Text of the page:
The situation is not new. It has been national identity crisis for years, but the internal complexion of the country is changing and reformers are slowly gaining strength.
If there are more complex regions in the world than the
Since the oil boom in the mid-20th century, the deserts of
Lacking the expertise and skills to extract the oceans oil beneath the sand, the Saudis have employed millions of foreign workers over the past five decades which have had a dramatic influence on the social structure of the country.
The influx of expatriates over the past 60 years is now beginning to take its toll on hard-line Saudi beliefs. While many male members of Saudi society have basked in their unearned wealth and allowed their foreign “employees” do the work, woman in their sequestered world have been finding new ways to educate themselves.
Consequently, more than 30% of the Saudi population is under the age of 30 and over 70% of university students are now women. Youth and education have given rise to a growing reform movement including something called “Islamic Feminism.” The key to the growth of the feminist movement is that it is being debated from a religious perpective.
In other words, Islamic tenets are being used to renounce the Islamists. It’s a troubling concept for true believers.
Other barriers are also gradually eroding. Protests recently erupted in Buraidah in March of this year, but significant aspects of the demonstrations are evidence of the increasing strength of the reform movement.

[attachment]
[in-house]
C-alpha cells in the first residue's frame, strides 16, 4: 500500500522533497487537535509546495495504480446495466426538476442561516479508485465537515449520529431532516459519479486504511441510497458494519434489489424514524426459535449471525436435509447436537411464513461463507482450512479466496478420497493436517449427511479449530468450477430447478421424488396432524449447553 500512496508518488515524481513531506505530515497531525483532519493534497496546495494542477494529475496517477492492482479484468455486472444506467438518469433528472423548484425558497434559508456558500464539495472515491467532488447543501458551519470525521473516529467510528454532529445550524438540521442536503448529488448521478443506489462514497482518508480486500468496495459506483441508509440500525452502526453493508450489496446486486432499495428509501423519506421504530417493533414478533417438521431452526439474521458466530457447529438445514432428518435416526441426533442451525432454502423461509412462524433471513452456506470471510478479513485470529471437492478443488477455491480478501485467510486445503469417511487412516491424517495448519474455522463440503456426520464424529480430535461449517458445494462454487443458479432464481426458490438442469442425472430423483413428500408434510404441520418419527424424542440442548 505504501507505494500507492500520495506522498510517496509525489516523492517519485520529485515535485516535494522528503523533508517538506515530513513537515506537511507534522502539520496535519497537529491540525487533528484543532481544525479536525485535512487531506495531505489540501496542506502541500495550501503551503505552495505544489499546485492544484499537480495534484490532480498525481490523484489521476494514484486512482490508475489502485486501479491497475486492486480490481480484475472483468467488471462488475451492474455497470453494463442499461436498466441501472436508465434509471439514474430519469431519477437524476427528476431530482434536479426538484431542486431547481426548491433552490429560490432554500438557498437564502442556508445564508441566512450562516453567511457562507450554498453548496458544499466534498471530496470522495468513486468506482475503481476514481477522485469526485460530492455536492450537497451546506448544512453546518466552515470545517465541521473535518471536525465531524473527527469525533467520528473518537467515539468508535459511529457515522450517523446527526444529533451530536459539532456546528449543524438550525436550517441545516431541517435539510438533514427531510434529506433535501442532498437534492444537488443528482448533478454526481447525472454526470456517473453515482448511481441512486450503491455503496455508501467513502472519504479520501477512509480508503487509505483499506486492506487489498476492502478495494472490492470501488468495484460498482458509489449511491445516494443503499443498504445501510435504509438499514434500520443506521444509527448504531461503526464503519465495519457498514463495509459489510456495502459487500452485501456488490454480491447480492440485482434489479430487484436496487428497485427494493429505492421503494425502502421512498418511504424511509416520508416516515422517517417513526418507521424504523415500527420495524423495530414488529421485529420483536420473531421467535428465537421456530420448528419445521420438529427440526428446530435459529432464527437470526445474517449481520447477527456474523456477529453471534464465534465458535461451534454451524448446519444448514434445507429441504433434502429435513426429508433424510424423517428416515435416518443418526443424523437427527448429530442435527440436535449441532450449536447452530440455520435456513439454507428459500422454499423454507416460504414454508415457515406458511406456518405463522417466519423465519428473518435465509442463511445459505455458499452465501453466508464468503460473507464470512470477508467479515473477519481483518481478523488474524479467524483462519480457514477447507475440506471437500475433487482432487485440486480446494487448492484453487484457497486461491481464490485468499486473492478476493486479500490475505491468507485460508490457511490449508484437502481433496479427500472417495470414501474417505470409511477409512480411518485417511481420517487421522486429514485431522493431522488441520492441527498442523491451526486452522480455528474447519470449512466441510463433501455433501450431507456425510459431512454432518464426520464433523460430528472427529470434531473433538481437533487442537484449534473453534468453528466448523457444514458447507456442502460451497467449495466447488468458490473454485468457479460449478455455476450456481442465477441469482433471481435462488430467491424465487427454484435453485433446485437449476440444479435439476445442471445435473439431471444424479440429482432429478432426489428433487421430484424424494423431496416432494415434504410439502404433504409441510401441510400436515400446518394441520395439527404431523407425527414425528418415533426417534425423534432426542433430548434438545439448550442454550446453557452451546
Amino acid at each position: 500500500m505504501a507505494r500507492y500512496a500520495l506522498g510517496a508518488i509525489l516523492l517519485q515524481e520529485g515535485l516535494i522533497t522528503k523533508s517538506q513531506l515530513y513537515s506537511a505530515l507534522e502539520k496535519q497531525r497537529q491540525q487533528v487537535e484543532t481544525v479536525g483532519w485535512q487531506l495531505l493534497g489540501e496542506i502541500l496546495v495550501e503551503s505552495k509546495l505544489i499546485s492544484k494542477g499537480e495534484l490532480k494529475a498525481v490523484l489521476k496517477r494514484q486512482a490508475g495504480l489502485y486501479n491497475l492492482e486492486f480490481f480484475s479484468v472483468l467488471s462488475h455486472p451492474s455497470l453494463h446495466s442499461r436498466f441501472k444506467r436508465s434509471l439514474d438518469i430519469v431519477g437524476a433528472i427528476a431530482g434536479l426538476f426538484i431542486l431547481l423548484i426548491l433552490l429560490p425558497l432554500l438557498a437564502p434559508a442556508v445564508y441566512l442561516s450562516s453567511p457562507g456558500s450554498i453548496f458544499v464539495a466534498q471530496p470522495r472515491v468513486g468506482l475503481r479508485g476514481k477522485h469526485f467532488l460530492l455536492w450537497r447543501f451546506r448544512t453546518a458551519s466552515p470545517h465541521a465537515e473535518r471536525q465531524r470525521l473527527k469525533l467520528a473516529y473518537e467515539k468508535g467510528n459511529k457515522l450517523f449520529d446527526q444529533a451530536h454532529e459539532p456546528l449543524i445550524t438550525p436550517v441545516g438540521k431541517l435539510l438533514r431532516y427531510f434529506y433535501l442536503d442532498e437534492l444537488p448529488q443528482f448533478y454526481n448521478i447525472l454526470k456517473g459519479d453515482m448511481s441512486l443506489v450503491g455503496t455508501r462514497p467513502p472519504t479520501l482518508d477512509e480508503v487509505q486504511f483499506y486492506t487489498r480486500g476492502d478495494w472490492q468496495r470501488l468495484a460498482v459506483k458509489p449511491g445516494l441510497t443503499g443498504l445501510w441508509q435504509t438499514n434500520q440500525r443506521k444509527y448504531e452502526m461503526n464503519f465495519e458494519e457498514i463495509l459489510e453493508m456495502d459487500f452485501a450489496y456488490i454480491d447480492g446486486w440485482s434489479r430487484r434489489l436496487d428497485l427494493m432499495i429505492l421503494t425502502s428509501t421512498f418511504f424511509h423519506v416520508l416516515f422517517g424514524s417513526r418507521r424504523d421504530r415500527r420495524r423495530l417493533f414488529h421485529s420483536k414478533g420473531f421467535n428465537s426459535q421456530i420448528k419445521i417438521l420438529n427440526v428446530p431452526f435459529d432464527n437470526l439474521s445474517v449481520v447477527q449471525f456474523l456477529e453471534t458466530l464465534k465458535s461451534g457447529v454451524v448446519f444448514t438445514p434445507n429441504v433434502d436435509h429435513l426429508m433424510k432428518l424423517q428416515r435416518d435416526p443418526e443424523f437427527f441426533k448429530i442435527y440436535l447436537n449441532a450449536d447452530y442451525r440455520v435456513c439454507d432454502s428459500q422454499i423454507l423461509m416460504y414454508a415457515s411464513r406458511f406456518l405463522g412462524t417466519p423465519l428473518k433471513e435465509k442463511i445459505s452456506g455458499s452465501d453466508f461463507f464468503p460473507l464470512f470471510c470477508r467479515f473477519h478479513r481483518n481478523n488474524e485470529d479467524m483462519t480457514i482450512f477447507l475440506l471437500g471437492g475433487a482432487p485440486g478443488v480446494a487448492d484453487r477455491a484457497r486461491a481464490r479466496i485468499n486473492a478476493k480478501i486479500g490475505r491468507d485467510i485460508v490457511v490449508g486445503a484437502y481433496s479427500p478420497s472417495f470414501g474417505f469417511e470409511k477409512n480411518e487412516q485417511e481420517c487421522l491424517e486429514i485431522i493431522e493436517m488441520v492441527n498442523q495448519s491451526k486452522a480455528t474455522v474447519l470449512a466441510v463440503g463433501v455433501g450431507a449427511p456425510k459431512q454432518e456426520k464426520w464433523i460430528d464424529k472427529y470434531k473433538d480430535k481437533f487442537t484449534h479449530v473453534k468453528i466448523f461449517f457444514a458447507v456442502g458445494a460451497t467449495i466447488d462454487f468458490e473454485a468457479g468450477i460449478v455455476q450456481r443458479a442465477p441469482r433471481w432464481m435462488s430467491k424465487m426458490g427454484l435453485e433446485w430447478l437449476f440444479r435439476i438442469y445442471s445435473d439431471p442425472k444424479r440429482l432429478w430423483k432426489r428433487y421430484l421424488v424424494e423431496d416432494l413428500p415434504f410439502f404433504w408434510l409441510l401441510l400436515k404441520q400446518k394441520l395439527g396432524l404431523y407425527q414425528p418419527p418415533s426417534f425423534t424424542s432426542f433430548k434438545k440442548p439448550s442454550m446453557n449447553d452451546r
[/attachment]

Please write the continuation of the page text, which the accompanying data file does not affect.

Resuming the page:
Demonstrations are banned in
In the past, the government has been able to eliminate opposing factions before they spread, but in this instance, other protests followed in the capital city of
Which brings us back to the oil situation. Whether the present administration in the
Combine that with the fact that the bulk of Saudi oil is in the east where the Shia population is strongest. Simply put, the minority Shiites control the majority of the oil. Not a pretty picture for Sunni opposition, and don’t think that bordering countries are not taking notice.
Stability in the
It is impossible to determine the future of
One thing is certain however. The times they are a-changin’ and Islamic extremists don’t like it one bit. Hence the worldwide terror watch that exists today.
Western oil independence combined with internal Saudi reform, especially by women and by those who are beginning to understand the destructive nature if Wahabbi Islam may dramatically change the volatility of the
Whether it truly becomes less volatile and embraces the brotherhood of man rather than the Muslim Brotherhood is only a matter of time.
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About the Author: Bob Taylor is a veteran writer who has traveled throughout the world.
His goal is to visit 100 countries or more during his lifetime.
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